Tag Archives: liturgical seasons

Storms

Even though today is the beginning of the last week of Advent, and we actually have a full four weeks of Advent this year, I must admit to being a bit liturgically mixed up.

For one thing, I’ve been experiencing a lot of waiting and expectation these past few months, so on the one hand I feel like my Advent has been much longer than usual. And given that some of the expectation will continue into the new year, my Advent will also continue.

Next Sunday is of course Christmas, but I’ve not gotten much into the spirit just yet. This will be a simple and easy Christmas spent with community in a much needed low key kind of way.  Spiritually, I am ready to welcome God with us, Love incarnate, and to remember and share that miracle through ritual and prayer and celebration. Christmas is good, even if I’m not super into all the festivities this year.

Then there is the rhythm of ordinary time, which we won’t take up liturgically for a while but in our lives is part of the every day mix, some good, some bad, all of it part of life.  I’ve been reflecting a bit on the storms of life, both literal (we had a minor winter storm yesterday that has turned to mild rainy weather) and the figurative ones in our lives that rock our world from time to time.

The other day, a song popped up on my play list on my music player in the car. I’ve been avoiding Christmas songs, trying to stay in the Advent mood, so the other day I listened to a play list I created for retreat a few years ago.  It included a song I’ve not listened to much, by singer songwriter Amy Speace – “How to Sleep in a Stormy Boat.” Her words and music really spoke to my heart and where I’ve been a bit lately, seeking peace in the midst of the storm. The song has helped me to bring that to prayer, and today I spent some time in prayer creating a video prayer set to her words and music.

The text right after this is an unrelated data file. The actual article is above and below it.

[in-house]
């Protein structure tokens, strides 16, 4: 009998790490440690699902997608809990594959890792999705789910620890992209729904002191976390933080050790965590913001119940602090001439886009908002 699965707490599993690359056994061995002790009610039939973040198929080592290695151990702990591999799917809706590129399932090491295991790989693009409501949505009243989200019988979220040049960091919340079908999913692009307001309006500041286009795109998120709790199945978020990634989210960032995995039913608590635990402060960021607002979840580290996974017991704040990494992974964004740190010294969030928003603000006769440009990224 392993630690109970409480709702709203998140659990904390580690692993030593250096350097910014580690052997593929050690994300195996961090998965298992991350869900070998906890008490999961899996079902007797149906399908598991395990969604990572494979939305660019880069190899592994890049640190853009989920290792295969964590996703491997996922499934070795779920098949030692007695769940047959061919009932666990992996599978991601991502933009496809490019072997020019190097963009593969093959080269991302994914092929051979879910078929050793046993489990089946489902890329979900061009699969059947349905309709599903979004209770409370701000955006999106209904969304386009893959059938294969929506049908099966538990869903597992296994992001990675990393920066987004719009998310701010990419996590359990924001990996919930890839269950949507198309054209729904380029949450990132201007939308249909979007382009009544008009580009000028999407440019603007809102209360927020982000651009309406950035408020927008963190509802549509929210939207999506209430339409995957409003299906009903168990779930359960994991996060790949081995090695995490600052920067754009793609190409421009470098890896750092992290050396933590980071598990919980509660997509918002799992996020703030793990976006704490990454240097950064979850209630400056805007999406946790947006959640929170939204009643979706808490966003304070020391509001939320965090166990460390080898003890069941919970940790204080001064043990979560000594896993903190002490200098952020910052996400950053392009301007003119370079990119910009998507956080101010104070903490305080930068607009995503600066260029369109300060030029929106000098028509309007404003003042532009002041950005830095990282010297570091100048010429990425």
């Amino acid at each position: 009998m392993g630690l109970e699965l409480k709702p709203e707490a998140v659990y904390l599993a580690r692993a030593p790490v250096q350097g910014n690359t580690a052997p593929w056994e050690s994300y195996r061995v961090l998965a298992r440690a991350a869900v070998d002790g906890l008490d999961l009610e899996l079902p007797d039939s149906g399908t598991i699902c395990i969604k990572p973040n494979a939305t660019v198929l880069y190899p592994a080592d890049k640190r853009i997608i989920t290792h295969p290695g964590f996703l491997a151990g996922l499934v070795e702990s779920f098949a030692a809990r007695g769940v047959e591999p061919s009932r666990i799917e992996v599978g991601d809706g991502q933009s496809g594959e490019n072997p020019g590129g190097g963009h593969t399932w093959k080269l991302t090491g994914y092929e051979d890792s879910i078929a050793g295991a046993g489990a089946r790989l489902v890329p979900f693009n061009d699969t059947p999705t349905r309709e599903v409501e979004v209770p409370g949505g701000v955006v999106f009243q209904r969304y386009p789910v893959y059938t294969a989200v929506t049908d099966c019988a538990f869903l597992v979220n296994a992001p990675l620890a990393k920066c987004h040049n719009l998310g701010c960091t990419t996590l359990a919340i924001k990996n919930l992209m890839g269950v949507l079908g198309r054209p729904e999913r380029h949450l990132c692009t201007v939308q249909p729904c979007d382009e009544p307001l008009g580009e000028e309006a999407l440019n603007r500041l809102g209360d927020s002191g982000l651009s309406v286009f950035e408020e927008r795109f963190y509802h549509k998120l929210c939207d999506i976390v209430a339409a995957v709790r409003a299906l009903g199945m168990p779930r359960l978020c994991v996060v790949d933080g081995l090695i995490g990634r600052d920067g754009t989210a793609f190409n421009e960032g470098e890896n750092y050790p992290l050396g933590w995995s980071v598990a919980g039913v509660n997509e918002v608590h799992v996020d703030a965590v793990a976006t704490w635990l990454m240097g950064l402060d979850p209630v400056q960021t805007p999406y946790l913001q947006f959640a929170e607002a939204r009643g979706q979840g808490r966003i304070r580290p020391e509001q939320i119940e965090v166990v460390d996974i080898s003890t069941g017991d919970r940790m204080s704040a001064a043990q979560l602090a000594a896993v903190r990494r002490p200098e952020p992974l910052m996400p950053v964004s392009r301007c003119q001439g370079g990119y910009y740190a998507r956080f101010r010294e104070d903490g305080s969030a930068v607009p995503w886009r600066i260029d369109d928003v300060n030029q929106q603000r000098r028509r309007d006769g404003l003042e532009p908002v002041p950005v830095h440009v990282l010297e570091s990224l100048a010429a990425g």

It’s not necessarily liturgically appropriate for the fourth Sunday of Advent, but life is pretty stormy right now for many people I know and even more I don’t know, so I offer this as a pre-Christmas gift in case it is helpful on your journey.

Peace

Waiting and Wondering

What do you do when life gets a bit topsy turvey 

or just filled with too much uncertainty 

or chaos 

or plain old messiness?

Do you ever find yourself wondering …

what next?

how do we get through this? or

why are things so complicated?

I know I do, from time to time.

I am sometimes tempted to wait,

for the solution, the savior, the end of the messy situations.

This is advent after all, a season of waiting.

But expectant, not passive waiting. 

It is a season of joy and hope, not gloom and doom.

How I wait, how I anticipate, how I participate and co-create makes a difference.

It paves the path, prepares the way,

for the in breaking of love,

for life-giving energy,

for the next steps in this journey.

We wait and we wonder, but we also live and risk and love.

Together. Broken and whole. Vulnerable and resilient. 

God is there, with us, emmanuel, through it all.